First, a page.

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The following electronic only articles are published in conjunction with this issue of Heart.
Coronary air embolism treated with aspiration catheter
M S Patterson, F Kiemeneij
Coronary air embolism remains a recognised complication of coronary catheterisation despite a strong emphasis on prevention. Current treatment consists of supportive measures with 100% oxygen and analgesia. Recent case reports describe the use of mechanical treatments aimed at dispersing or removing the air embolus with variable success. A case of coronary air embolism causing an acute coronary syndrome is described that was definitively treated with an aspiration system. The effectiveness of the aspiration system in the distal section of an obtuse marginal artery indicates that such dedicated aspiration systems may prove useful in the standard treatment of air embolism.
Vasculitis masquerading as aortic valve endocarditis
M B Iqbal, Ni G Fisher, K M Fox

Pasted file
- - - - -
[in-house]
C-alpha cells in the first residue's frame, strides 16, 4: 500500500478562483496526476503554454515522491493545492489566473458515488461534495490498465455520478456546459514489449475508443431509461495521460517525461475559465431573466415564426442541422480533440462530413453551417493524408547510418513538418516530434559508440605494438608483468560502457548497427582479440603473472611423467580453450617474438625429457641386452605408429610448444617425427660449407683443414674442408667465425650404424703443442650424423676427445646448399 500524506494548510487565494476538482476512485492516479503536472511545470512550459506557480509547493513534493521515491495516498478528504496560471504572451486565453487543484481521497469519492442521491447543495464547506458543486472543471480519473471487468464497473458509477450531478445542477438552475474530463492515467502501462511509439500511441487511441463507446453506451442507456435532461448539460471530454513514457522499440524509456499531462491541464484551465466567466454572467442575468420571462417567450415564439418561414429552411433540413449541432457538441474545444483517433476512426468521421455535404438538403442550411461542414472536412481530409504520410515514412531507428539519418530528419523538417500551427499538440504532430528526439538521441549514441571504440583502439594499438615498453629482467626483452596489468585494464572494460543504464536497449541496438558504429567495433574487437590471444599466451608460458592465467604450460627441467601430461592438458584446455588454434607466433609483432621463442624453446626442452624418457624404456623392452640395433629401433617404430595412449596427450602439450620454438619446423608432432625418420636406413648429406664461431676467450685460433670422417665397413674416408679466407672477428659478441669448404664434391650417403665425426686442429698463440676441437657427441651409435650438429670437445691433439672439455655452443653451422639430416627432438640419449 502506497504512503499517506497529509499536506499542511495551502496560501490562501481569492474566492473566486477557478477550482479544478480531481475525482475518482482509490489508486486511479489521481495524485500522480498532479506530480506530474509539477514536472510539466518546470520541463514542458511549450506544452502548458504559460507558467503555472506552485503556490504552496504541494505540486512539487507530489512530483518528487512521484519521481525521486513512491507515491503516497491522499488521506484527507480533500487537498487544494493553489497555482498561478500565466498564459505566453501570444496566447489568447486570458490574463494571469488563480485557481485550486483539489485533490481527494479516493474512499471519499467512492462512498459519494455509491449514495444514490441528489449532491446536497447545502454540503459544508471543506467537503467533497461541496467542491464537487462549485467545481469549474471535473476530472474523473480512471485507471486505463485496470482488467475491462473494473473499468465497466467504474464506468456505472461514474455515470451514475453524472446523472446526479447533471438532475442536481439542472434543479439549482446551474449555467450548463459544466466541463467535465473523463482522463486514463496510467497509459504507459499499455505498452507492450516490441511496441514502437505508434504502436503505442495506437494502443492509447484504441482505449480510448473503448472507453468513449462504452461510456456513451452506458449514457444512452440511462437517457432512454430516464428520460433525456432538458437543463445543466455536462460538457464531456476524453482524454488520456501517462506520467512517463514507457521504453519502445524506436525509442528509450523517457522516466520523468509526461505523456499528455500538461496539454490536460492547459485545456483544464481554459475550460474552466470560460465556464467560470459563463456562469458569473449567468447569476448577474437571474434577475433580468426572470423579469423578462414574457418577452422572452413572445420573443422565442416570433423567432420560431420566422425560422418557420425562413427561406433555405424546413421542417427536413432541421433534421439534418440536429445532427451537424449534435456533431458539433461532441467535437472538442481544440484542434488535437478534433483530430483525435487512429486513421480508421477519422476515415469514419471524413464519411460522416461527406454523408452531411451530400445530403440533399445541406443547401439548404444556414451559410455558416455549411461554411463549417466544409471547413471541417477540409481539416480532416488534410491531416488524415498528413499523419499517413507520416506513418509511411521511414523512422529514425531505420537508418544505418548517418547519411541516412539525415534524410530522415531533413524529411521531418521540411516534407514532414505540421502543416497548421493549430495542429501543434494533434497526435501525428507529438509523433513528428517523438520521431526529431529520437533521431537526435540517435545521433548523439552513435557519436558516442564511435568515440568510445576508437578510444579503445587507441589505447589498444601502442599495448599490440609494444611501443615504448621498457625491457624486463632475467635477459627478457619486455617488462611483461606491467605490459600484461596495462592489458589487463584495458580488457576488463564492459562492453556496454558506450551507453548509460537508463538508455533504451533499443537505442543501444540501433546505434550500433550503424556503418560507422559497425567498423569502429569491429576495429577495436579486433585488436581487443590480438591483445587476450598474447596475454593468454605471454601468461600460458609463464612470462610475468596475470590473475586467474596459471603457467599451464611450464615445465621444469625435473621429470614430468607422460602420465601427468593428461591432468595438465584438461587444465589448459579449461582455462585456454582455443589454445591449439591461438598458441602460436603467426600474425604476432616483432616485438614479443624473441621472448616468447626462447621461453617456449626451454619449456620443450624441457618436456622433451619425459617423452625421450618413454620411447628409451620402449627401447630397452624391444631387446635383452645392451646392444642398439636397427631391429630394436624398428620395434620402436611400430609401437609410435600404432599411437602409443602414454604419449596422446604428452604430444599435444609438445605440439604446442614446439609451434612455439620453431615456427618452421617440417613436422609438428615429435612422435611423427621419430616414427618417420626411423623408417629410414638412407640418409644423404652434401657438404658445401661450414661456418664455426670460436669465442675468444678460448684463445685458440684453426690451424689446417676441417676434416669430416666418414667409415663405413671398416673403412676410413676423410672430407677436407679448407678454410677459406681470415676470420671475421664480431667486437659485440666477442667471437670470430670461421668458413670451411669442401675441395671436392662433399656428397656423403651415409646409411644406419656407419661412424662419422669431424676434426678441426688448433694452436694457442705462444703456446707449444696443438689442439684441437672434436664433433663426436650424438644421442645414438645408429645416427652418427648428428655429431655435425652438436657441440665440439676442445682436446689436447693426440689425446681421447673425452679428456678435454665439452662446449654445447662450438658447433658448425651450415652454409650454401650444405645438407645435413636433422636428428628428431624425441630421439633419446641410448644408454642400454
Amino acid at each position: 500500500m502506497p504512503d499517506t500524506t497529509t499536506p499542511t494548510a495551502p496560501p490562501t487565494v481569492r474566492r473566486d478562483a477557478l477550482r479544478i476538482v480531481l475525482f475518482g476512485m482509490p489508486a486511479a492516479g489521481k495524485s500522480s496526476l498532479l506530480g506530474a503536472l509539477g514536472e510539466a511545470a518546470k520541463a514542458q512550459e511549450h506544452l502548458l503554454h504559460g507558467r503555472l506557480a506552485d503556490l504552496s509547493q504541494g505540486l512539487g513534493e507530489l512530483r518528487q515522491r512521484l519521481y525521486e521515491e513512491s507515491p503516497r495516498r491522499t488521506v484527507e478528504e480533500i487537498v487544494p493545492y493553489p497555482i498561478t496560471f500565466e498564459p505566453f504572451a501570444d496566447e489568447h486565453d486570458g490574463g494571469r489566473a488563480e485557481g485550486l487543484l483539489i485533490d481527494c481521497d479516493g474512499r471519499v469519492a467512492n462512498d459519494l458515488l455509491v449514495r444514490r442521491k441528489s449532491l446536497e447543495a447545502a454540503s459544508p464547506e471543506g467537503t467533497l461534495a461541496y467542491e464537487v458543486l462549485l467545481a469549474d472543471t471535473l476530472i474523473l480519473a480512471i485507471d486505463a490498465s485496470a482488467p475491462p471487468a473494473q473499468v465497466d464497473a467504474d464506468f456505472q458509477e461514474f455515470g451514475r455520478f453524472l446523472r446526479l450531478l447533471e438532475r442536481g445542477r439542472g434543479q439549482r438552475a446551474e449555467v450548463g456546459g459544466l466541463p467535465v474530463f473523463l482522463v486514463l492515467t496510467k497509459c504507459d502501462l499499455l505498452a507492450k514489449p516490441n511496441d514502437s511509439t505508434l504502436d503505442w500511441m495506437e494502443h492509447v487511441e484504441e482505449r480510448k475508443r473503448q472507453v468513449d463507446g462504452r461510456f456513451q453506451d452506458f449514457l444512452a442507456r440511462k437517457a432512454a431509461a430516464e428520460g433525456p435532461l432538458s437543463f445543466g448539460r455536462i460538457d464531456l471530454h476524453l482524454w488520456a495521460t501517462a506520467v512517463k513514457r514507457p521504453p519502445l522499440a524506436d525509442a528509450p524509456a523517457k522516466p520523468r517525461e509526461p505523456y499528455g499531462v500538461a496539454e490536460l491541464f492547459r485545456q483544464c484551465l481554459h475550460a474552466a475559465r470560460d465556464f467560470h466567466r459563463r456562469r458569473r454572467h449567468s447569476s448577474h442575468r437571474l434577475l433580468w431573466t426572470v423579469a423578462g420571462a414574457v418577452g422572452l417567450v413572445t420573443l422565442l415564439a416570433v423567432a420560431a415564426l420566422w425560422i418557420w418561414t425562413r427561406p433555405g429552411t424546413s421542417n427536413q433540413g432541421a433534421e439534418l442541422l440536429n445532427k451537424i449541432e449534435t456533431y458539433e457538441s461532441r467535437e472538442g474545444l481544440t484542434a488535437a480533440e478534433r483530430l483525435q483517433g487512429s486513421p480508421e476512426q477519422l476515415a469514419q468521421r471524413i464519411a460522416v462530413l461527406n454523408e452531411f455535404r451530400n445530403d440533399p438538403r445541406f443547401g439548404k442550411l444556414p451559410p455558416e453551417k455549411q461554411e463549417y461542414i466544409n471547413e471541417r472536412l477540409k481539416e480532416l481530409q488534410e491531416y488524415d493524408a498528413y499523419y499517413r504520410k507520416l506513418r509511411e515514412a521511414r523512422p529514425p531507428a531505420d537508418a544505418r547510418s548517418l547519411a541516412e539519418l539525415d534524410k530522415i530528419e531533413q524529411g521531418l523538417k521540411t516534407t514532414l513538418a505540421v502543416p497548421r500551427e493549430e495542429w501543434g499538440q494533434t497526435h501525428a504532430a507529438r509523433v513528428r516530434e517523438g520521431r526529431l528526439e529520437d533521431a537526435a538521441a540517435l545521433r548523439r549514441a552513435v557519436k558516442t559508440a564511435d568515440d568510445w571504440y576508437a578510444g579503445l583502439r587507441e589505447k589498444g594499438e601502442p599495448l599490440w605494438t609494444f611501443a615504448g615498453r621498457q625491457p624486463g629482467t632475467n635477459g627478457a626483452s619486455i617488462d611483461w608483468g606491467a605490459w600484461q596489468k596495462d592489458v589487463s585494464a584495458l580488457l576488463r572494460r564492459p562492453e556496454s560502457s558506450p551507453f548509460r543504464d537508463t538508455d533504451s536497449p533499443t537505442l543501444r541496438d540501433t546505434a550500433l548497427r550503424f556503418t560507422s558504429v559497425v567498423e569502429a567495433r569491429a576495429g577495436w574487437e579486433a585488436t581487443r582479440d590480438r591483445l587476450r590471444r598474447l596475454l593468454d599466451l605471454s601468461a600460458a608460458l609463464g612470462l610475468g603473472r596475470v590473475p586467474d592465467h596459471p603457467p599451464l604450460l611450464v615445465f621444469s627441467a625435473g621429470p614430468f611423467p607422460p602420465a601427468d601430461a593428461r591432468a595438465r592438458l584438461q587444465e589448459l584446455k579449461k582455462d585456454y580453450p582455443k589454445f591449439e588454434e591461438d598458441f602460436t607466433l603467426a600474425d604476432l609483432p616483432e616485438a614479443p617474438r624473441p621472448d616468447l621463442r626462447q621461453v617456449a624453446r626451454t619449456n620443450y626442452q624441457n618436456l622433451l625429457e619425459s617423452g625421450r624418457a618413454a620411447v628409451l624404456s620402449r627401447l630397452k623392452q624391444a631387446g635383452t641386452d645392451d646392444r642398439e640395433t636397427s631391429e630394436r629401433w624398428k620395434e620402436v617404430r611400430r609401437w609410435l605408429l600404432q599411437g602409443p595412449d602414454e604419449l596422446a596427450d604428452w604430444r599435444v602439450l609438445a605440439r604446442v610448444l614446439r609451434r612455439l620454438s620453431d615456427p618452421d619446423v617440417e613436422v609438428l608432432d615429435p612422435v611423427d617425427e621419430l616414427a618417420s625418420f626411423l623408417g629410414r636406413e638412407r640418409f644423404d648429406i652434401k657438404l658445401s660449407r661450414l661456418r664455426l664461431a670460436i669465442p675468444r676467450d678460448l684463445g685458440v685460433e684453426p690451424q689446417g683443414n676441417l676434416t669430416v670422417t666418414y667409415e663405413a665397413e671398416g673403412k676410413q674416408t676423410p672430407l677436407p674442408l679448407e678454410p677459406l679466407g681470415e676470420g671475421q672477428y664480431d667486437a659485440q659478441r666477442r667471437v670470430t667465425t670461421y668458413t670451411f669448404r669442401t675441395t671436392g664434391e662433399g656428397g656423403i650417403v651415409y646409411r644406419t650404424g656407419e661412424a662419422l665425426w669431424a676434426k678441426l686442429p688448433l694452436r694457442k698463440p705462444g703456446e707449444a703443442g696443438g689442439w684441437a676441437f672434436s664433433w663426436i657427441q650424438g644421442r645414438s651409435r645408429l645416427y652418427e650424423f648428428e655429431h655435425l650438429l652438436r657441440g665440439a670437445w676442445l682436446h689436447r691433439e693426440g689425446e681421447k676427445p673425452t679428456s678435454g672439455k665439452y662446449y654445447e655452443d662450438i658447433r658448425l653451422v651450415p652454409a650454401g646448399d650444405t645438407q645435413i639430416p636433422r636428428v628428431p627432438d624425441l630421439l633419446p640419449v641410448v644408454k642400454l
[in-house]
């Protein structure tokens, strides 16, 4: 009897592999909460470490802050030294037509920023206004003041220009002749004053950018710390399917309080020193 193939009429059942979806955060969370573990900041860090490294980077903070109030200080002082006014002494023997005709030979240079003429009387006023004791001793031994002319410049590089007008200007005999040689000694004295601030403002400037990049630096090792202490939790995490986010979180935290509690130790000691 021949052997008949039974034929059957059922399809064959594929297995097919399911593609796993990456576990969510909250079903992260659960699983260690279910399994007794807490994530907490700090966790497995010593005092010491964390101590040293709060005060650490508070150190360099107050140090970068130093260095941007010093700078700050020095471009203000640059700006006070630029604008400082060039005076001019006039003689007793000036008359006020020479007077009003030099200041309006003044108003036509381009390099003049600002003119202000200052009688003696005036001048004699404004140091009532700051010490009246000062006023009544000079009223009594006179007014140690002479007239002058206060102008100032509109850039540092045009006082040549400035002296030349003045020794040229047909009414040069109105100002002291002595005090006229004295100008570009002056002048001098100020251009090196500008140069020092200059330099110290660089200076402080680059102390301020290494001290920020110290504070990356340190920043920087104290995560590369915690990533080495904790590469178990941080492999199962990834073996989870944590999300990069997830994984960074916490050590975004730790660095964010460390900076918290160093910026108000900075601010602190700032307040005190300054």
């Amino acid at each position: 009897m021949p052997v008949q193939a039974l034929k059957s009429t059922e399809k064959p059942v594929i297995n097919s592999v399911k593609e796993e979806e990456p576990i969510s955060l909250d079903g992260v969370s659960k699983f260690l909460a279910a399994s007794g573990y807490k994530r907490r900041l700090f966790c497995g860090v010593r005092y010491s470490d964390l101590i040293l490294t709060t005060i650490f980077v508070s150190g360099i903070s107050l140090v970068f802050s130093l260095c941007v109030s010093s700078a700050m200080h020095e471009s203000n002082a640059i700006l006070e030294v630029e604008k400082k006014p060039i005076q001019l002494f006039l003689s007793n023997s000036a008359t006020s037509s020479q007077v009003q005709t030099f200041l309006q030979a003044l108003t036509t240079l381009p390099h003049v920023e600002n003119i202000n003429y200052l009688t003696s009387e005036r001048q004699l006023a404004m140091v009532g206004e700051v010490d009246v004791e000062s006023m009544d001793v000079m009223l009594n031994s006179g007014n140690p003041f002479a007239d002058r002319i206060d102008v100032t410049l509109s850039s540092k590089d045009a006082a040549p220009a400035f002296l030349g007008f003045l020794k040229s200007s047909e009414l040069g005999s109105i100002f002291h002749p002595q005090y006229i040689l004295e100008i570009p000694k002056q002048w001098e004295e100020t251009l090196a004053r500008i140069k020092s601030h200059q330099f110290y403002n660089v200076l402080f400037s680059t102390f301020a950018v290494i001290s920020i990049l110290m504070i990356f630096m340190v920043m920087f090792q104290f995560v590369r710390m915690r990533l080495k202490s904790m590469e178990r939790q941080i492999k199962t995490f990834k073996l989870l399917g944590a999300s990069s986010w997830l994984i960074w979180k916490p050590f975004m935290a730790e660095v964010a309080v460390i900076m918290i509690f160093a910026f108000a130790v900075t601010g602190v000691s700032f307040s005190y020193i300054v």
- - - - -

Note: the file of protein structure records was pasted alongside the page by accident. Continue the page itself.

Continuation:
Small vessel vasculitis and endocarditis can both present with multisystem involvement and may present a diagnostic dilemma. Renal and cardiac involvement is common in small vessel vasculitis and rarely small vessel vasculitis may cause heart block. When a patient presents with diffuse symptoms, deteriorating renal function, and heart block, endocarditis and vasculitis should be included in the differential diagnosis. The case is discussed of a man with a history of aortic valve endocarditis who presented again with similar symptoms, deteriorating renal function, and heart block. There was no evidence of aortic valve endocarditis with abscess formation. A renal biopsy confirmed small vessel vasculitis and the patient responded promptly to immunosuppressive treatment. Correct diagnosis is essential in such cases, as immunosuppression in true endocarditis can be catastrophic. In this case, with the correct diagnosis, immunosuppression proved life saving and prevented erroneous aortic valve surgery.